Perceptions of Religious Meaning in Faith-Based Social Services

Citation: 
Unruh, Heidi Rolland. “Perceptions of Religious Meaning in Faith-Based Social Services.” Unpublished paper. Society for the Scientific Study of Religion Conference, Boston, MA, November 5, 1999.
Abstract:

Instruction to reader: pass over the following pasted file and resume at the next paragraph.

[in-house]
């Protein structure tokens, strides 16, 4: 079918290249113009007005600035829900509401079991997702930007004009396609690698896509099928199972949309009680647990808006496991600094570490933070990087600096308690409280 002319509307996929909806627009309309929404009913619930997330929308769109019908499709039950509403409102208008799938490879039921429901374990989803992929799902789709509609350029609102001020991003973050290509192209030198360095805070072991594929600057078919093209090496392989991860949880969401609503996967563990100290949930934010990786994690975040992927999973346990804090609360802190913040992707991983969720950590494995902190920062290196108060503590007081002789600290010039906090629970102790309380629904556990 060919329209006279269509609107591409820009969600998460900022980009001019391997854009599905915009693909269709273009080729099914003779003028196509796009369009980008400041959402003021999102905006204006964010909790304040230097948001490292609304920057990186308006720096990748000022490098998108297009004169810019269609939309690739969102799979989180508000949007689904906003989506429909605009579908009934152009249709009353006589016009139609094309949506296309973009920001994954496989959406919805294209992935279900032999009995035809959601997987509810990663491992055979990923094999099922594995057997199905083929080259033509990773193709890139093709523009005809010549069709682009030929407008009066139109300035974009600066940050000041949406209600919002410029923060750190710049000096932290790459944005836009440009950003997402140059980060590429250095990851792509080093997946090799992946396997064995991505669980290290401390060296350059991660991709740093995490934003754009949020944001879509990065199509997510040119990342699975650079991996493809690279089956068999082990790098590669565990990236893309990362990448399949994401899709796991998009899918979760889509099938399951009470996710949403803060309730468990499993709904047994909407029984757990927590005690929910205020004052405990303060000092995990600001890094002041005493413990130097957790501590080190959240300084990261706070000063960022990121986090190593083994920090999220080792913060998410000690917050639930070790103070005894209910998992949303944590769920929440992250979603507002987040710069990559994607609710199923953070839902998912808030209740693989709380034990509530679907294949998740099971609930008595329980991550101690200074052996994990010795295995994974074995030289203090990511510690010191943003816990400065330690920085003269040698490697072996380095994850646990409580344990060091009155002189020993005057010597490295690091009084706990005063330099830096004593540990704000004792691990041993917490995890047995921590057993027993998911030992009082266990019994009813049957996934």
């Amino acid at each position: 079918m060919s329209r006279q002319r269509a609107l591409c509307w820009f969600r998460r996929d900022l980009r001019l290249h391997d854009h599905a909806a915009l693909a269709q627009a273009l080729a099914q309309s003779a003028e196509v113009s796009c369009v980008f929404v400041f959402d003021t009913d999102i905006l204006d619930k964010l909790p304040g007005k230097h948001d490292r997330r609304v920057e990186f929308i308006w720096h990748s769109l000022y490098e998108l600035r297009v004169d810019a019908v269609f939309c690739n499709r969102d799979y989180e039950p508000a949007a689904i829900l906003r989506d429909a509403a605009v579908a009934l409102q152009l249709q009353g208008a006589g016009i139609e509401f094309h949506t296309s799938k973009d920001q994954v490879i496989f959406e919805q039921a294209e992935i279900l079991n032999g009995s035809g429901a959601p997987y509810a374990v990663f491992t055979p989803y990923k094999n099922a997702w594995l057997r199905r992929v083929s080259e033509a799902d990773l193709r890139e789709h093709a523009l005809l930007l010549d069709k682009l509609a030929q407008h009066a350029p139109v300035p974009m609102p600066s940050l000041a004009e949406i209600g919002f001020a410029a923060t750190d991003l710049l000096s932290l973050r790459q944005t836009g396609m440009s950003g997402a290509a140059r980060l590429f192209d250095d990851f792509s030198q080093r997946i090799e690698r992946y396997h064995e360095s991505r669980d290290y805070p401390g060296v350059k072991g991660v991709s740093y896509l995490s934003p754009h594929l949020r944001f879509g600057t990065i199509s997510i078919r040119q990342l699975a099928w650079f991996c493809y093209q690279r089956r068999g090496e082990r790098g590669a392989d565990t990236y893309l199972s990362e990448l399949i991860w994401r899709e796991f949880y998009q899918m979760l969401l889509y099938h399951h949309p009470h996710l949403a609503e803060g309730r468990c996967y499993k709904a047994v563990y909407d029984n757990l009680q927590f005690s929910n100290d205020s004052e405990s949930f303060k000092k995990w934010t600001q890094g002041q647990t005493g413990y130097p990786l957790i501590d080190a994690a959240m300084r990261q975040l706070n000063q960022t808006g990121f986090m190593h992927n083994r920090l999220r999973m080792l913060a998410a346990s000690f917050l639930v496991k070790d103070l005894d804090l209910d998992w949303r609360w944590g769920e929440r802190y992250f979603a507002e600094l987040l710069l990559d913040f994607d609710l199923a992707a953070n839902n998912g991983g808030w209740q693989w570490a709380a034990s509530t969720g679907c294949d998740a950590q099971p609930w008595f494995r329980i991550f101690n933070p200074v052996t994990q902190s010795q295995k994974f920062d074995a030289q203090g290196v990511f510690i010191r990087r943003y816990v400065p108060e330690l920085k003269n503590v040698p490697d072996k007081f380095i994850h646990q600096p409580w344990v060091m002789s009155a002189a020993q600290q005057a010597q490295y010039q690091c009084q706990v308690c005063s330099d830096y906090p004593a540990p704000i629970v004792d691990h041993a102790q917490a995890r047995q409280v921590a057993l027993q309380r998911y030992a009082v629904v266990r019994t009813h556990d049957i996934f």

Heidi Unruh examines the range of possible religious meanings invested in church-based community development activities. She does this within a framework of: (1) service and the spiritual life of the self; (2) service and the spiritual life of others; and (3) spiritual foundations for social transformation. She also sets forth the focus or direction of the religious component of these modalities along with the assumptions underlying the relationship between the spiritual and the social realms. <p> Unruh adds further explanatory comments on the nature, purpose and relationship of these three modalities and concludes by showing how this understanding can help to: “(1) Predict/explain which churches/ministries are more likely to accept restrictions on explicit religious behavior as a condition of funding or partnership; (2) Predict/explain how churches may respond to the lifting of restrictions on religious activity, e. g. due to Charitable Choice; (3) Indicate the extent to which a church shares desired outcomes or strategies in common with secular funders and other partners; (4) Explore how ‘secular’ programs are rooted in the larger context of the overall religious life of the church, including theology, evangelistic practices, strategies of discipleship, and the connection between worship and service; (5) Diagnose the tension between those who believe in integrating explicit expressions of faith into social ministry, and those who do not.” (8)

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